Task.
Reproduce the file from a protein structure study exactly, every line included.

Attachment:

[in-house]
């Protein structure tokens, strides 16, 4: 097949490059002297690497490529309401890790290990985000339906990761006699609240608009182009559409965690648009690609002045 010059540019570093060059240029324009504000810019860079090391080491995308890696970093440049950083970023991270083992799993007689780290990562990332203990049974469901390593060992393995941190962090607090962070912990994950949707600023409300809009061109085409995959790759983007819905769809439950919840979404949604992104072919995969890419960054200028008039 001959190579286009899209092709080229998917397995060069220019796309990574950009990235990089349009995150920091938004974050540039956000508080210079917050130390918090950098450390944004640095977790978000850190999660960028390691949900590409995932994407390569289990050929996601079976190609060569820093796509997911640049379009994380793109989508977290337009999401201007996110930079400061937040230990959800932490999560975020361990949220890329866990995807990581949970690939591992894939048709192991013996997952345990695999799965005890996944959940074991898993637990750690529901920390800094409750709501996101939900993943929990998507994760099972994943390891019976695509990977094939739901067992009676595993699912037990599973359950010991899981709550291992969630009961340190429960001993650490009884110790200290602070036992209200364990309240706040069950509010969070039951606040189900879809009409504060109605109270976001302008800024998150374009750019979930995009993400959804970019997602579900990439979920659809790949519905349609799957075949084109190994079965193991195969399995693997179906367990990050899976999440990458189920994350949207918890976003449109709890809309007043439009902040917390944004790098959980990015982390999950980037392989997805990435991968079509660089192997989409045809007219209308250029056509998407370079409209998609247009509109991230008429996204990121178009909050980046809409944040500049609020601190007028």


[in-house]
């Protein structure tokens, strides 16, 4: 097949490059002297690497490529309401890790290990985000339906990761006699609240608009182009559409965690648009690609002045 010059540019570093060059240029324009504000810019860079090391080491995308890696970093440049950083970023991270083992799993007689780290990562990332203990049974469901390593060992393995941190962090607090962070912990994950949707600023409300809009061109085409995959790759983007819905769809439950919840979404949604992104072919995969890419960054200028008039 001959190579286009899209092709080229998917397995060069220019796309990574950009990235990089349009995150920091938004974050540039956000508080210079917050130390918090950098450390944004640095977790978000850190999660960028390691949900590409995932994407390569289990050929996601079976190609060569820093796509997911640049379009994380793109989508977290337009999401201007996110930079400061937040230990959800932490999560975020361990949220890329866990995807990581949970690939591992894939048709192991013996997952345990695999799965005890996944959940074991898993637990750690529901920390800094409750709501996101939900993943929990998507994760099972994943390891019976695509990977094939739901067992009676595993699912037990599973359950010991899981709550291992969630009961340190429960001993650490009884110790200290602070036992209200364990309240706040069950509010969070039951606040189900879809009409504060109605109270976001302008800024998150374009750019979930995009993400959804970019997602579900990439979920659809790949519905349609799957075949084109190994079965193991195969399995693997179906367990990050899976999440990458189920994350949207918890976003449109709890809309007043439009902040917390944004790098959980990015982390999950980037392989997805990435991968079509660089192997989409045809007219209308250029056509998407370079409209998609247009509109991230008429996204990121178009909050980046809409944040500049609020601190007028």